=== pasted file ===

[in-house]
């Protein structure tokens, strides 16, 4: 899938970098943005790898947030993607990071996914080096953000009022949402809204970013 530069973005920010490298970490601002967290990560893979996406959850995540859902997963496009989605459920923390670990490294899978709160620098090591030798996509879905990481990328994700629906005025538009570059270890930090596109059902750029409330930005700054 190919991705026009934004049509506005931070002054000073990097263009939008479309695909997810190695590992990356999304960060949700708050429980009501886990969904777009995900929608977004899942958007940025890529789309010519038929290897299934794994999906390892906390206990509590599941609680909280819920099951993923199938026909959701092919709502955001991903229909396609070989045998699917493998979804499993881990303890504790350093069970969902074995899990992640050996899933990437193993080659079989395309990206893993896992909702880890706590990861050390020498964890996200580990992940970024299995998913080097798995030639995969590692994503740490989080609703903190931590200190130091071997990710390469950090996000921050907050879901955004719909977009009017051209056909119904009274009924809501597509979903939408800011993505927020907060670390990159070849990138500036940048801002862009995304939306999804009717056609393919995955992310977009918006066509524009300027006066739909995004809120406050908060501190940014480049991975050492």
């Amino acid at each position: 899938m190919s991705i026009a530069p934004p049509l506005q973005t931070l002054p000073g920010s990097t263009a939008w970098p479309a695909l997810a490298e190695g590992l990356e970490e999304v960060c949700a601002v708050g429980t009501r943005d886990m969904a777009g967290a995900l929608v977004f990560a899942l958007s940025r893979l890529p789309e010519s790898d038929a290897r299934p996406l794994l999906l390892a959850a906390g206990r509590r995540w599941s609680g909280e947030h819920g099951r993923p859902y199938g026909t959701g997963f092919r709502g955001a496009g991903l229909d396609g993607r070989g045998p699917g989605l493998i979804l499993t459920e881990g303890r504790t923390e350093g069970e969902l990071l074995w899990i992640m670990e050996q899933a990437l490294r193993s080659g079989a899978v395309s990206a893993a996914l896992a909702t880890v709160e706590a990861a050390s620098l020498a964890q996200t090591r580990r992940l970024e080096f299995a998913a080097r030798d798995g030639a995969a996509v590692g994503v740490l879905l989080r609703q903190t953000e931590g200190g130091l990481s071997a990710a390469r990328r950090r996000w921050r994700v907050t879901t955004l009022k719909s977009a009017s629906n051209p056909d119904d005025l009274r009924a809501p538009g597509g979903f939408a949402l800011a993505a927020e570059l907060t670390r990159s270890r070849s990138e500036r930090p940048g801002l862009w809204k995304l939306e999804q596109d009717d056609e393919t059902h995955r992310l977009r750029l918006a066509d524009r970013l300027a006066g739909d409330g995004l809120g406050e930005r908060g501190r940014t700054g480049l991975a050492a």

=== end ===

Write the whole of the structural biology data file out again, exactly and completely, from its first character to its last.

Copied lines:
[in-house]
């Protein structure tokens, strides 16, 4: 899938970098943005790898947030993607990071996914080096953000009022949402809204970013 530069973005920010490298970490601002967290990560893979996406959850995540859902997963496009989605459920923390670990490294899978709160620098090591030798996509879905990481990328994700629906005025538009570059270890930090596109059902750029409330930005700054 190919991705026009934004049509506005931070002054000073990097263009939008479309695909997810190695590992990356999304960060949700708050429980009501886990969904777009995900929608977004899942958007940025890529789309010519038929290897299934794994999906390892906390206990509590599941609680909280819920099951993923199938026909959701092919709502955001991903229909396609070989045998699917493998979804499993881990303890504790350093069970969902074995899990992640050996899933990437193993080659079989395309990206893993896992909702880890706590990861050390020498964890996200580990992940970024299995998913080097798995030639995969590692994503740490989080609703903190931590200190130091071997990710390469950090996000921050907050879901955004719909977009009017051209056909119904009274009924809501597509979903939408800011993505927020907060670390990159070849990138500036940048801002862009995304939306999804009717056609393919995955992310977009918006066509524009300027006066739909995004809120406050908060501190940014480049991975050492």
């Amino acid at each position: 899938m190919s991705i026009a530069p934004p049509l506005q973005t931070l002054p000073g920010s990097t263009a939008w970098p479309a695909l997810a490298e190695g590992l990356e970490e999304v960060c949700a601002v708050g429980t009501r943005d886990m969904a777009g967290a995900l929608v977004f990560a899942l958007s940025r893979l890529p789309e010519s790898d038929a290897r299934p996406l794994l999906l390892a959850a906390g206990r509590r995540w599941s609680g909280e947030h819920g099951r993923p859902y199938g026909t959701g997963f092919r709502g955001a496009g991903l229909d396609g993607r070989g045998p699917g989605l493998i979804l499993t459920e881990g303890r504790t923390e350093g069970e969902l990071l074995w899990i992640m670990e050996q899933a990437l490294r193993s080659g079989a899978v395309s990206a893993a996914l896992a909702t880890v709160e706590a990861a050390s620098l020498a964890q996200t090591r580990r992940l970024e080096f299995a998913a080097r030798d798995g030639a995969a996509v590692g994503v740490l879905l989080r609703q903190t953000e931590g200190g130091l990481s071997a990710a390469r990328r950090r996000w921050r994700v907050t879901t955004l009022k719909s977009a009017s629906n051209p056909d119904d005025l009274r009924a809501p538009g597509g979903f939408a949402l800011a993505a927020e570059l907060t670390r990159s270890r070849s990138e500036r930090p940048g801002l862009w809204k995304l939306e999804q596109d009717d056609e393919t059902h995955r992310l977009r750029l918006a066509d524009r970013l300027a006066g739909d409330g995004l809120g406050e930005r908060g501190r940014t700054g480049l991975a050492a």